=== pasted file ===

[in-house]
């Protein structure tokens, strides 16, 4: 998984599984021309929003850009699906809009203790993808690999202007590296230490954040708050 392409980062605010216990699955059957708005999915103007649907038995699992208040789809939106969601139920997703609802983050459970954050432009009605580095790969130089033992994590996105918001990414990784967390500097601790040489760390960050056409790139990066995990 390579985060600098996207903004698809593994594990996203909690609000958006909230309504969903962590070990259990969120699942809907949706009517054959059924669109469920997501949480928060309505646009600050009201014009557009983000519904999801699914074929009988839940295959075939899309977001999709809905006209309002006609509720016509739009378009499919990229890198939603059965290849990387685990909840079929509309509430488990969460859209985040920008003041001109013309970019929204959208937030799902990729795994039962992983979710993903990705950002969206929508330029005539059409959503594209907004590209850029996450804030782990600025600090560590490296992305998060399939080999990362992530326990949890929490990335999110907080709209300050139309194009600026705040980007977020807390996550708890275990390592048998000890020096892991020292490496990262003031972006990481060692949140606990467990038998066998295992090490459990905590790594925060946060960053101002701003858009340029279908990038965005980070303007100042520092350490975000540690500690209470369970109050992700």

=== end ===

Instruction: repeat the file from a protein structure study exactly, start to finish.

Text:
[in-house]
């Protein structure tokens, strides 16, 4: 998984599984021309929003850009699906809009203790993808690999202007590296230490954040708050 392409980062605010216990699955059957708005999915103007649907038995699992208040789809939106969601139920997703609802983050459970954050432009009605580095790969130089033992994590996105918001990414990784967390500097601790040489760390960050056409790139990066995990 390579985060600098996207903004698809593994594990996203909690609000958006909230309504969903962590070990259990969120699942809907949706009517054959059924669109469920997501949480928060309505646009600050009201014009557009983000519904999801699914074929009988839940295959075939899309977001999709809905006209309002006609509720016509739009378009499919990229890198939603059965290849990387685990909840079929509309509430488990969460859209985040920008003041001109013309970019929204959208937030799902990729795994039962992983979710993903990705950002969206929508330029005539059409959503594209907004590209850029996450804030782990600025600090560590490296992305998060399939080999990362992530326990949890929490990335999110907080709209300050139309194009600026705040980007977020807390996550708890275990390592048998000890020096892991020292490496990262003031972006990481060692949140606990467990038998066998295992090490459990905590790594925060946060960053101002701003858009340029279908990038965005980070303007100042520092350490975000540690500690209470369970109050992700």